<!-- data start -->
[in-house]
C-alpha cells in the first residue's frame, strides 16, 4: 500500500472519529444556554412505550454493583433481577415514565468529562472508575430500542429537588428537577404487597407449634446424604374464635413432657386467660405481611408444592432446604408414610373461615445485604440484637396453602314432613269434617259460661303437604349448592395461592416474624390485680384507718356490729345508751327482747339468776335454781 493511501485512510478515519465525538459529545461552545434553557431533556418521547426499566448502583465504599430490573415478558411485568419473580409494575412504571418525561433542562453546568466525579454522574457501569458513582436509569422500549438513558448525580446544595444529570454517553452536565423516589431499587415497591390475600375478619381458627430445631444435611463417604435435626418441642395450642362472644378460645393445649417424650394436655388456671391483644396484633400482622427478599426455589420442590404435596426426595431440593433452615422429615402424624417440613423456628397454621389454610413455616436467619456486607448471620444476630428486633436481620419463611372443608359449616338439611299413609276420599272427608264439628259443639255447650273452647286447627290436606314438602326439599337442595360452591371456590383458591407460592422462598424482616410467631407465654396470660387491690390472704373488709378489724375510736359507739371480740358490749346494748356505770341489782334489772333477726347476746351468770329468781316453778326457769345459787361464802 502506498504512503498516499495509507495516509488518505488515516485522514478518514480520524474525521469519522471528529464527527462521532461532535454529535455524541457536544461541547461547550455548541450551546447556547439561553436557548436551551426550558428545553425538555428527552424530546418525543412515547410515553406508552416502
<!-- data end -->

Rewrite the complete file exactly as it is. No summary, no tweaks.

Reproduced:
[in-house]
C-alpha cells in the first residue's frame, strides 16, 4: 500500500472519529444556554412505550454493583433481577415514565468529562472508575430500542429537588428537577404487597407449634446424604374464635413432657386467660405481611408444592432446604408414610373461615445485604440484637396453602314432613269434617259460661303437604349448592395461592416474624390485680384507718356490729345508751327482747339468776335454781 493511501485512510478515519465525538459529545461552545434553557431533556418521547426499566448502583465504599430490573415478558411485568419473580409494575412504571418525561433542562453546568466525579454522574457501569458513582436509569422500549438513558448525580446544595444529570454517553452536565423516589431499587415497591390475600375478619381458627430445631444435611463417604435435626418441642395450642362472644378460645393445649417424650394436655388456671391483644396484633400482622427478599426455589420442590404435596426426595431440593433452615422429615402424624417440613423456628397454621389454610413455616436467619456486607448471620444476630428486633436481620419463611372443608359449616338439611299413609276420599272427608264439628259443639255447650273452647286447627290436606314438602326439599337442595360452591371456590383458591407460592422462598424482616410467631407465654396470660387491690390472704373488709378489724375510736359507739371480740358490749346494748356505770341489782334489772333477726347476746351468770329468781316453778326457769345459787361464802 502506498504512503498516499495509507495516509488518505488515516485522514478518514480520524474525521469519522471528529464527527462521532461532535454529535455524541457536544461541547461547550455548541450551546447556547439561553436557548436551551426550558428545553425538555428527552424530546418525543412515547410515553406508552416502